From a distance, it might look like the summer of 2011 is going to be dominated by superheroes, but in fact, it's a smash hit from two years ago that looks to be setting the agenda at the multiplexes. The colossal gross of "The Hangover" in 2009 revived the fading R-rated comedy genre, and between May and August this year, we won't just see the sequel to that film, but a number of equally potty-mouthed comedies that hope to follow in its footsteps. In the space of only a few months, we've got "Bridesmaids," "The Sitter," "Friends With Benefits," "Horrible Bosses," "The Change-Up," and "30 Minutes or Less." all of which will be R-rated and proud, and jostling for a place at the marketplace.
One of the contenders that's been flying relatively low on the radar to date is "Bad Teacher," a Black Listed script from Gene Stupnitsky and Lee Eisenberg, writers of "The Office" and (whisper it) "Year One." The film toplines Cameron Diaz, as a gold-digging teacher who sets her sights on the wealthy new substitute teacher (Justin Timberlake) who is the heir to a fortune and co-stars Jason Segal, rising star Lucy Punch, John Michael Higgins and "The Office" supporting player Phyllis Smith. It's helmed by Jake Kasdan, veteran of TV work like "Freaks & Geeks," as well as features "Orange County" and "Walk Hard," among others.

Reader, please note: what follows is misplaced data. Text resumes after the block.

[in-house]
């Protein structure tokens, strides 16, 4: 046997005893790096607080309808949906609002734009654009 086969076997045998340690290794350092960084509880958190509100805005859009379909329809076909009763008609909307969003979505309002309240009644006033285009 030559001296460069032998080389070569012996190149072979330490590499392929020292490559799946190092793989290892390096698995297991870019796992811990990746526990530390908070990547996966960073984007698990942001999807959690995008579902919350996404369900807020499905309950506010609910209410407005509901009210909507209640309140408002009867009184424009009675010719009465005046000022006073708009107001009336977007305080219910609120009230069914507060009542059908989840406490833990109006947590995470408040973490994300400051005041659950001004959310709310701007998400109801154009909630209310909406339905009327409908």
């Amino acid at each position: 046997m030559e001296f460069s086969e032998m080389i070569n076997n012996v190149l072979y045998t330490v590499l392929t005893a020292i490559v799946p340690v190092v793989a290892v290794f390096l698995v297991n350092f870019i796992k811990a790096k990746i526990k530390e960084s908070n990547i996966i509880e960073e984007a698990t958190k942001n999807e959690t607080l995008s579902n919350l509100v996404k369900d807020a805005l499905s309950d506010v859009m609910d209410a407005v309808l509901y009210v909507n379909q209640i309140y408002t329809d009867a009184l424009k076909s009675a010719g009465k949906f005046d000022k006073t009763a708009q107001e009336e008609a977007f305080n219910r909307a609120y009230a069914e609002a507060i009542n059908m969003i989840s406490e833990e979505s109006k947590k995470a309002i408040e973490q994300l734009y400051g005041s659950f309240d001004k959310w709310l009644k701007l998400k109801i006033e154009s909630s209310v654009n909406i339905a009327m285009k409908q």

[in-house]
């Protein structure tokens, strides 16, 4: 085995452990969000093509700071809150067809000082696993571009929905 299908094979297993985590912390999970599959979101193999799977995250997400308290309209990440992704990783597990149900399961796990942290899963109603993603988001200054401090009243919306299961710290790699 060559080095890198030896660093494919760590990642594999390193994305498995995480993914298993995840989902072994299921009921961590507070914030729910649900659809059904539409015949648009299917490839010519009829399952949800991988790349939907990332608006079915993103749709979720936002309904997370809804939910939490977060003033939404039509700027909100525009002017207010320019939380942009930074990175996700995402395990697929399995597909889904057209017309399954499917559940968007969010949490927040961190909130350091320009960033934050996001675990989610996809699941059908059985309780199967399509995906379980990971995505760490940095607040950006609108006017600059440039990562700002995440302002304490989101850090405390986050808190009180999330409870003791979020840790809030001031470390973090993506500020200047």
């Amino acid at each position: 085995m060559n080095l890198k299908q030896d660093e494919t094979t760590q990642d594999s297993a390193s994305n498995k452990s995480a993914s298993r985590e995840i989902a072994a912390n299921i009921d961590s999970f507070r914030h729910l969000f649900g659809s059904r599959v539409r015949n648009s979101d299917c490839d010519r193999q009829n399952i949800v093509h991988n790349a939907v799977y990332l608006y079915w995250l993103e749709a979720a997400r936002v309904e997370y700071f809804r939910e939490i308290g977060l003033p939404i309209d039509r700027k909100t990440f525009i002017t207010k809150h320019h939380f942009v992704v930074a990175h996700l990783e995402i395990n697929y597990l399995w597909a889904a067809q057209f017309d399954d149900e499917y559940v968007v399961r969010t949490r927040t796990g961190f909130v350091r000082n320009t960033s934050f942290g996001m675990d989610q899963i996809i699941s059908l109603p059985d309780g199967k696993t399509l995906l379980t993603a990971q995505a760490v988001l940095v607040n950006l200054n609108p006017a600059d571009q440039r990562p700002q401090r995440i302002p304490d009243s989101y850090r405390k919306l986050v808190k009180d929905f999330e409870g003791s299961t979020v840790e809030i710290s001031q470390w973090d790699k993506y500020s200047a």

Myspace, which apparently still exists, (via Empire) debuted the first look at the comedy overnight in the form of a red-band trailer, and you can watch it below. Having enjoyed the script, we were cautiously optimistic about this, but the trailer hasn't made the film out to be a home-run quite yet. There are a few moments that raise a smile, certainly -- Diaz looks to be on better form than she's been in a while (for one thing, she has lines, and a purpose in the plot, so it's an improvement on "The Green Hornet"), and the foul-mouthed, child-beating character seems reminiscent of the modern classic "Bad Santa" (indeed, part of us hopes it marks the start of a "Confessions of a..."-style franchise: "Bad Airline Pilot?" "Bad Surgeon?" "Bad Screenwriter?").
But not all of the jokes land, by any means (can we please consign the 'sexy carwash' scene to the comedy dustbin?), and neither Stupnitsky and Eisenberg, who again, were behind the nearly unwatchable "Year One," or Kasdan, who's never fully followed up the promise of his precocious debut, the chronically underrated "Zero Effect," have solid enough track records to make us feel on totally concrete ground here. We'll find out which way it goes when the movie opens on June 17th, but for the moment, we're still behind "Bridesmaids" as our sweary-lady-comedy pick of the summer.